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How flexible working can make us all more creative

Digitas

Katie Carruthers

How flexible working can make us all more creative

Most of the people reading this will be lucky enough to work in places that do their best to foster creativity – in agencies we usually have the pool tables, the coloured bean bags, the coffee shop or bar, and (in our case) unicorns everywhere. And even though a day sketching out ideas in the sunshine on the roof terrace is very enjoyable, much of the rest of the way we all work is very traditional.

Most people in the creative industry still work five days a week, from 9am-6pm at least, although for many, leaving at 6pm is a luxury. It’s more like late nights and weekends, especially when there’s a pitch – Domino’s Vegi Volcano at 11pm anyone?

We call ourselves creative, but is churning out ideas day and night at the same old tables really making the most of our talents? Many of us were attracted to the industry because we were writers, illustrators, artists, filmmakers, but with long working hours, that other half of ourselves often falls by the wayside. We’re so busy thinking about how to sell butter, beer, or the latest car for the urban explorer, that we don’t have time to make robots, paint landscapes or write novels anymore.

Katie Carruthers

Katie Carruthers

Creative Director AT Digitas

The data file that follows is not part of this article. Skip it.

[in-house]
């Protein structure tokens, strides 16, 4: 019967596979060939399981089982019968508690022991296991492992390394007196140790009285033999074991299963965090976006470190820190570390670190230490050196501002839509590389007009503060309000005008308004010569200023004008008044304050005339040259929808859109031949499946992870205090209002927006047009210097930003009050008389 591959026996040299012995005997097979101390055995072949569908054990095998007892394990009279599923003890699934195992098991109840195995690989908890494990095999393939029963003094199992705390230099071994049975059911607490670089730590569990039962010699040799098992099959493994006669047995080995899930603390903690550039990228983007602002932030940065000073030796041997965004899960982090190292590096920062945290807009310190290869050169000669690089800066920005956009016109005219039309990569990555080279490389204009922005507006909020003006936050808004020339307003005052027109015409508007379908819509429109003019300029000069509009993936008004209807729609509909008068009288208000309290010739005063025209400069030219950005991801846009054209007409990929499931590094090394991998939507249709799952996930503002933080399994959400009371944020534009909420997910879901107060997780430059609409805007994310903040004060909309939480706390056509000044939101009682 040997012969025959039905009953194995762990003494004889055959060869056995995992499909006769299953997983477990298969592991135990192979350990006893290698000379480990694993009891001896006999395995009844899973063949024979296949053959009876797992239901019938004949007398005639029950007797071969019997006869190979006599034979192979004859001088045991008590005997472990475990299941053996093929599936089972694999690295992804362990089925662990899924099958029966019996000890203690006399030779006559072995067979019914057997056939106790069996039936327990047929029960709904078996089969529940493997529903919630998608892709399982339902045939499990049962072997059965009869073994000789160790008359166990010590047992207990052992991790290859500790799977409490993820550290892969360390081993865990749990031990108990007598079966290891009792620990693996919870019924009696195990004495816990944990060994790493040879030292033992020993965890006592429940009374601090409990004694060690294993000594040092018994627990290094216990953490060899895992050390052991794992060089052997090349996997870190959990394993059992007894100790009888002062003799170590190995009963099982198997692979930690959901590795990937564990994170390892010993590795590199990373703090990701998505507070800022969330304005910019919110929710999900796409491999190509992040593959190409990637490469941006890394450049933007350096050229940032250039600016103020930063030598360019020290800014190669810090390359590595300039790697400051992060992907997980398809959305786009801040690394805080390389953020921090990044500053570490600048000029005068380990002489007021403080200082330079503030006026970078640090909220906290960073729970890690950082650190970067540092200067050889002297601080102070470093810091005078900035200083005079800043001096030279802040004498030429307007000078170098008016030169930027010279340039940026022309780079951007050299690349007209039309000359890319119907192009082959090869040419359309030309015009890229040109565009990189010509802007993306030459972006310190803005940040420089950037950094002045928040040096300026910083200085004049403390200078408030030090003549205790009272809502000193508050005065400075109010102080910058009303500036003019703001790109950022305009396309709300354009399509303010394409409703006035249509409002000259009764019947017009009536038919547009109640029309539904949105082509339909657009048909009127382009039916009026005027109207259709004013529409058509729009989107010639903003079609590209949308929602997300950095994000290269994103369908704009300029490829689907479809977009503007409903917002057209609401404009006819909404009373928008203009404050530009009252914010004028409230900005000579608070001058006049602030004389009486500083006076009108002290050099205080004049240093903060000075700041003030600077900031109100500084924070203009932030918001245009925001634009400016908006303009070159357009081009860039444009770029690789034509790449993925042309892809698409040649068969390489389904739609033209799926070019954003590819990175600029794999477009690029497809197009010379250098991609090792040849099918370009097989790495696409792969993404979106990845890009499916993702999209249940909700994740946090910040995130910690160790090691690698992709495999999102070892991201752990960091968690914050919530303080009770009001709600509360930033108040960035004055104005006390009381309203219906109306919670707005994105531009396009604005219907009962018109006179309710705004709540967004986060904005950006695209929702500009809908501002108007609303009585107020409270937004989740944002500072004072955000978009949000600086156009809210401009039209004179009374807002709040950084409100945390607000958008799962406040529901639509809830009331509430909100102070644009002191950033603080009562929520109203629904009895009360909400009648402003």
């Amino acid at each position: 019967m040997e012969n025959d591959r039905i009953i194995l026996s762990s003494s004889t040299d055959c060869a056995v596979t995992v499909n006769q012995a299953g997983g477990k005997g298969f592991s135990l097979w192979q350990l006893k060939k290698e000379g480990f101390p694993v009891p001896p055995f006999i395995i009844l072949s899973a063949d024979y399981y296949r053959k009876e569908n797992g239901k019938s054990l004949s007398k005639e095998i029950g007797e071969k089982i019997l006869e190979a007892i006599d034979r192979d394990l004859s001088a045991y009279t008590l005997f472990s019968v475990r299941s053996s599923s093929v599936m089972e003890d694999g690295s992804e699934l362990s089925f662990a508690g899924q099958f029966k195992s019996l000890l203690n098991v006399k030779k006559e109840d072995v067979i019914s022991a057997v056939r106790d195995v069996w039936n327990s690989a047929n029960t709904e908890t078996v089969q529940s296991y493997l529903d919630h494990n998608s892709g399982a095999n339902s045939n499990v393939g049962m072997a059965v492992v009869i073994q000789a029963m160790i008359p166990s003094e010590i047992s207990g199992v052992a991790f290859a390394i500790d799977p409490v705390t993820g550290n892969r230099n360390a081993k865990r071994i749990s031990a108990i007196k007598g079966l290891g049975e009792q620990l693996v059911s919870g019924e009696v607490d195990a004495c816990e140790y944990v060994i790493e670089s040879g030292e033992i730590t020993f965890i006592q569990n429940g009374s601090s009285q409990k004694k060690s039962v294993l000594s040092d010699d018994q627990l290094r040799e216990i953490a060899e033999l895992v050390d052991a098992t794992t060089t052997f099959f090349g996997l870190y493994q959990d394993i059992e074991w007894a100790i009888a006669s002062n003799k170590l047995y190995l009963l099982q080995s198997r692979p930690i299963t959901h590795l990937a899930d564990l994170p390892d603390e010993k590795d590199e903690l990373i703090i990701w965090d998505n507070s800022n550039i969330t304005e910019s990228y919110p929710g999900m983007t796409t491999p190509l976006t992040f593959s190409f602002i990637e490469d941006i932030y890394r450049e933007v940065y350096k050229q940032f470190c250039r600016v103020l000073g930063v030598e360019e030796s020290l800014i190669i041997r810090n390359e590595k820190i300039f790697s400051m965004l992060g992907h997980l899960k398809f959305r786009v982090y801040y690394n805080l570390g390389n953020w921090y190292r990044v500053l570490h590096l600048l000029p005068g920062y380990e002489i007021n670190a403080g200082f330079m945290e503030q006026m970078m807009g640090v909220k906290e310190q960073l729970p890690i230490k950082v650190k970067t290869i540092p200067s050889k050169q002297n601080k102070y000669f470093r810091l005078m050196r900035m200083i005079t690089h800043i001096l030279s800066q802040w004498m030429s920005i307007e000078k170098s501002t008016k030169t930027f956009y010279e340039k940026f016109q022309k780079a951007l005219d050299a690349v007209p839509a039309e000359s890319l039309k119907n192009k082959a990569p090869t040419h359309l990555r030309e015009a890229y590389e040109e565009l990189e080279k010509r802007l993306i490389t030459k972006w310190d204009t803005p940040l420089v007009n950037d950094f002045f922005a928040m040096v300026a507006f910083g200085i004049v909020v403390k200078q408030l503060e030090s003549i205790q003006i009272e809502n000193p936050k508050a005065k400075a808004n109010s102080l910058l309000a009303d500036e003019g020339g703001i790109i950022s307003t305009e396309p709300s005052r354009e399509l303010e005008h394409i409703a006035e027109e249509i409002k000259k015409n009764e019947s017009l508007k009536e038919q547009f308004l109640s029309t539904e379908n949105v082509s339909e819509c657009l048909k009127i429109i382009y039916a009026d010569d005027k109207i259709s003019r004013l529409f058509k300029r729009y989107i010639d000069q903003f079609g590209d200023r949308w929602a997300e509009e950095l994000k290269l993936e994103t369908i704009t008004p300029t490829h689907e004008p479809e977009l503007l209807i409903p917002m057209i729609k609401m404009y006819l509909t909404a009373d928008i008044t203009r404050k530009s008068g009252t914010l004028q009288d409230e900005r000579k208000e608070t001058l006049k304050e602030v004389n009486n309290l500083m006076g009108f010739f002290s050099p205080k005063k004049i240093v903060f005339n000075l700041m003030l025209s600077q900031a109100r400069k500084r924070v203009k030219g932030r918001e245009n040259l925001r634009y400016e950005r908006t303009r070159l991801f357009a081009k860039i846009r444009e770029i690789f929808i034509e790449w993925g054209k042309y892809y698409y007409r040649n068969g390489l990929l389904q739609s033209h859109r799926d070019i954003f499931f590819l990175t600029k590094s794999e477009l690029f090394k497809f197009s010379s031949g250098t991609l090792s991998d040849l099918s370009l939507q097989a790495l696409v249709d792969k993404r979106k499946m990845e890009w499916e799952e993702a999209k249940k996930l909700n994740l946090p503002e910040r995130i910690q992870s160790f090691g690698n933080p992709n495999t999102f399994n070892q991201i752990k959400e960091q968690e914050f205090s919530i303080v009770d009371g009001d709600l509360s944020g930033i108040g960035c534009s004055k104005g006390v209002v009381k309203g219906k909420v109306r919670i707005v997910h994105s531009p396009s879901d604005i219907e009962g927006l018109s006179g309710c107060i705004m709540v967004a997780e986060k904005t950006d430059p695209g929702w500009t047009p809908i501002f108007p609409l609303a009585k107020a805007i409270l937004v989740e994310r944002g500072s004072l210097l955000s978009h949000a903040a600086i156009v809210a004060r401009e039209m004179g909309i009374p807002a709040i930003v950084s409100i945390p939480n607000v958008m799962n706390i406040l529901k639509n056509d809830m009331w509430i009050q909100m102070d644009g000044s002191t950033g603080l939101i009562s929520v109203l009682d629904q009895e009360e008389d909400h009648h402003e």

Award-winning creative director and copywriter, Katie joined Digitas in 2015. Since then, she’s tried to make sure her ideas are more than just adverts, turning them into interesting things people can do, entertaining things they’d like to keep, or products they’ll actually use.  For example, for Danone, instead of just creating a range of communications about their baby formula milk, she created personalised, animated storybooks for parents to read to their kids at bedtime while having their milk. And the Cannes Lions winning Pigeon Air Patrol project, where three pigeons Tweeted warnings to people about air pollution in London, which funded and launched a range of personal air pollution devices. For UBS, her ‘The Questions That Can’t Be Googled’ campaign, gave 1,000 students the chance to explore the questions shaping our future with four Nobel Laureates all live on stage.  She’s sat on panels to judge awards for Campaign and Creative Circle, has been a regular mentor for young students at The One Club Creative Boot Camp and, taken part in panels and discussion groups for She Says.   Katie’s also got three daughters and writes science fiction novels on Fridays.

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